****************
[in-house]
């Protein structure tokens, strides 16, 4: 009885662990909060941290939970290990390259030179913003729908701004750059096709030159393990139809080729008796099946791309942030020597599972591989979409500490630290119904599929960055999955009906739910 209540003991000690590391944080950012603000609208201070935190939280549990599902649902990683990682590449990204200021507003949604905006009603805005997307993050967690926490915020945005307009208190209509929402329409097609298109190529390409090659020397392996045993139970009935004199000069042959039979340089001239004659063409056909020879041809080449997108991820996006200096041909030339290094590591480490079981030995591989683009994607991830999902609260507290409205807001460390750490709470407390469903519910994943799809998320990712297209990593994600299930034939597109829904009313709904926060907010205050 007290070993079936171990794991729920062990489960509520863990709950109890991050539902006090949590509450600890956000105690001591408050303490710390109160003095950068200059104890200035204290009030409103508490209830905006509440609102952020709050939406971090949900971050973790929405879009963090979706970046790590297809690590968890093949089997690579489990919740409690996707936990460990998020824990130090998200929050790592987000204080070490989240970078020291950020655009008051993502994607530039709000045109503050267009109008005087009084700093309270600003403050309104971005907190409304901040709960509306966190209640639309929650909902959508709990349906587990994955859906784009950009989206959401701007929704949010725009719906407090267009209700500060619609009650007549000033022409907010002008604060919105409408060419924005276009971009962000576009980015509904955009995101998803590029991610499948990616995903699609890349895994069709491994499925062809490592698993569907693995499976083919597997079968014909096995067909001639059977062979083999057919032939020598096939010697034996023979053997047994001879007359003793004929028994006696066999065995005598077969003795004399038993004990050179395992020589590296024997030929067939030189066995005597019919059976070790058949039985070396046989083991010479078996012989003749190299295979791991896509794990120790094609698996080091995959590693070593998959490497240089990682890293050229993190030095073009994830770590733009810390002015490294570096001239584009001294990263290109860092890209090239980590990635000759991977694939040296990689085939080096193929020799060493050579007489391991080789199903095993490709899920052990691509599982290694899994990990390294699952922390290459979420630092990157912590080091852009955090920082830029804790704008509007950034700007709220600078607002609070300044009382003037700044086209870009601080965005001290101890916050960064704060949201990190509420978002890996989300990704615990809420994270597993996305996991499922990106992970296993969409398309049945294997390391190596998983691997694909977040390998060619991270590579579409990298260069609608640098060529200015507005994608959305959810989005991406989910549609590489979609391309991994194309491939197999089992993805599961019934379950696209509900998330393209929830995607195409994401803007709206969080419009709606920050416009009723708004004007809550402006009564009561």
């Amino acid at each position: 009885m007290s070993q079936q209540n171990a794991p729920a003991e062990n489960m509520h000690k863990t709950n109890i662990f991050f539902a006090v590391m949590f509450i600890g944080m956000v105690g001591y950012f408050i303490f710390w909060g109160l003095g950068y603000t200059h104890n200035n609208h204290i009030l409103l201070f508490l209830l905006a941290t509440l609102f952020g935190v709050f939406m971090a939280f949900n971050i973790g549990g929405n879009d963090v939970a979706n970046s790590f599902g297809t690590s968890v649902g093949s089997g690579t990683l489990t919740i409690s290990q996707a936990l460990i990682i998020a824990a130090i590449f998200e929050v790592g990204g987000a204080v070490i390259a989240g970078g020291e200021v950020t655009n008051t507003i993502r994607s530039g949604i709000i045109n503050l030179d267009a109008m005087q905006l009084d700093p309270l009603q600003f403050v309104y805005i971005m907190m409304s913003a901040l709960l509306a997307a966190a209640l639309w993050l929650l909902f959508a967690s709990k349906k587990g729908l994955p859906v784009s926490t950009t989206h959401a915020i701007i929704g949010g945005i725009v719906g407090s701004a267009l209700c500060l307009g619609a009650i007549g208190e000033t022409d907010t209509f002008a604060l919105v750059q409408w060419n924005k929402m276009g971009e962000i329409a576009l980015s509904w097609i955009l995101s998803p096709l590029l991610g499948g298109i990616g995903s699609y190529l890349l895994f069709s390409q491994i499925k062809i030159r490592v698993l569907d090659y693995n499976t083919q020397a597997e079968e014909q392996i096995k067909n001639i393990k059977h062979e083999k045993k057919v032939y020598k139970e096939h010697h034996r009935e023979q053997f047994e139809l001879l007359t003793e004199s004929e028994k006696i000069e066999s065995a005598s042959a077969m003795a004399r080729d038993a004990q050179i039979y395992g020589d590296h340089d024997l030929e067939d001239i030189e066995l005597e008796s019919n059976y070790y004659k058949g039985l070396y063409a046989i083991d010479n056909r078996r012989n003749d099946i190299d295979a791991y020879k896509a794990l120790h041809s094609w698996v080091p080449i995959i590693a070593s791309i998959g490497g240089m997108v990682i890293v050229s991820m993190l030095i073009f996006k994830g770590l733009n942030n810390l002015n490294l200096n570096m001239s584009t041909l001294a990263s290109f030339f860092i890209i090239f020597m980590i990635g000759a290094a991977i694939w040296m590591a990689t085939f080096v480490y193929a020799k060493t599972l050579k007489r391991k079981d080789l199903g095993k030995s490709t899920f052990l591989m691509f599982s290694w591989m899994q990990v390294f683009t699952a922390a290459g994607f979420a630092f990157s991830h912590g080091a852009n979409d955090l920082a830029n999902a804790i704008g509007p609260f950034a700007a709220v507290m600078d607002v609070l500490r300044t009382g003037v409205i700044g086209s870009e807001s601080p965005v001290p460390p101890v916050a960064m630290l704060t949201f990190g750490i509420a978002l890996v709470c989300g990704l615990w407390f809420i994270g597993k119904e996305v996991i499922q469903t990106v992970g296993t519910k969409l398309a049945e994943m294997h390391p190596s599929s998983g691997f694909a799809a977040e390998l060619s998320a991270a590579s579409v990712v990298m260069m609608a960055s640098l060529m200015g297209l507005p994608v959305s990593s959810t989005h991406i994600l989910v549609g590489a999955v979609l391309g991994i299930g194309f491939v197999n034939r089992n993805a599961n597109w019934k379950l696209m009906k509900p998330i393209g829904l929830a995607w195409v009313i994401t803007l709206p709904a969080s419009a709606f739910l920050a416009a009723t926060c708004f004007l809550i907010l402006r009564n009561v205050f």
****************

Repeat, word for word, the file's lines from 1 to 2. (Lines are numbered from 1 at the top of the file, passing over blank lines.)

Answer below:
[in-house]
């Protein structure tokens, strides 16, 4: 009885662990909060941290939970290990390259030179913003729908701004750059096709030159393990139809080729008796099946791309942030020597599972591989979409500490630290119904599929960055999955009906739910 209540003991000690590391944080950012603000609208201070935190939280549990599902649902990683990682590449990204200021507003949604905006009603805005997307993050967690926490915020945005307009208190209509929402329409097609298109190529390409090659020397392996045993139970009935004199000069042959039979340089001239004659063409056909020879041809080449997108991820996006200096041909030339290094590591480490079981030995591989683009994607991830999902609260507290409205807001460390750490709470407390469903519910994943799809998320990712297209990593994600299930034939597109829904009313709904926060907010205050 007290070993079936171990794991729920062990489960509520863990709950109890991050539902006090949590509450600890956000105690001591408050303490710390109160003095950068200059104890200035204290009030409103508490209830905006509440609102952020709050939406971090949900971050973790929405879009963090979706970046790590297809690590968890093949089997690579489990919740409690996707936990460990998020824990130090998200929050790592987000204080070490989240970078020291950020655009008051993502994607530039709000045109503050267009109008005087009084700093309270600003403050309104971005907190409304901040709960509306966190209640639309929650909902959508709990349906587990994955859906784009950009989206959401701007929704949010725009719906407090267009209700500060619609009650007549000033022409907010002008604060919105409408060419924005276009971009962000576009980015509904955009995101998803590029991610499948990616995903699609890349895994069709491994499925062809490592698993569907693995499976083919597997079968014909096995067909001639059977062979083999057919032939020598096939010697034996023979053997047994001879007359003793004929028994006696066999065995005598077969003795004399038993004990050179395992020589590296024997030929067939030189066995005597019919059976070790058949039985070396046989083991010479078996012989003749190299295979791991896509794990120790094609698996080091995959590693070593998959490497240089990682890293050229993190030095073009994830770590733009810390002015490294570096001239584009001294990263290109860092890209090239980590990635000759991977694939040296990689085939080096193929020799060493050579007489391991080789199903095993490709899920052990691509599982290694899994990990390294699952922390290459979420630092990157912590080091852009955090920082830029804790704008509007950034700007709220600078607002609070300044009382003037700044086209870009601080965005001290101890916050960064704060949201990190509420978002890996989300990704615990809420994270597993996305996991499922990106992970296993969409398309049945294997390391190596998983691997694909977040390998060619991270590579579409990298260069609608640098060529200015507005994608959305959810989005991406989910549609590489979609391309991994194309491939197999089992993805599961019934379950696209509900998330393209929830995607195409994401803007709206969080419009709606920050416009009723708004004007809550402006009564009561």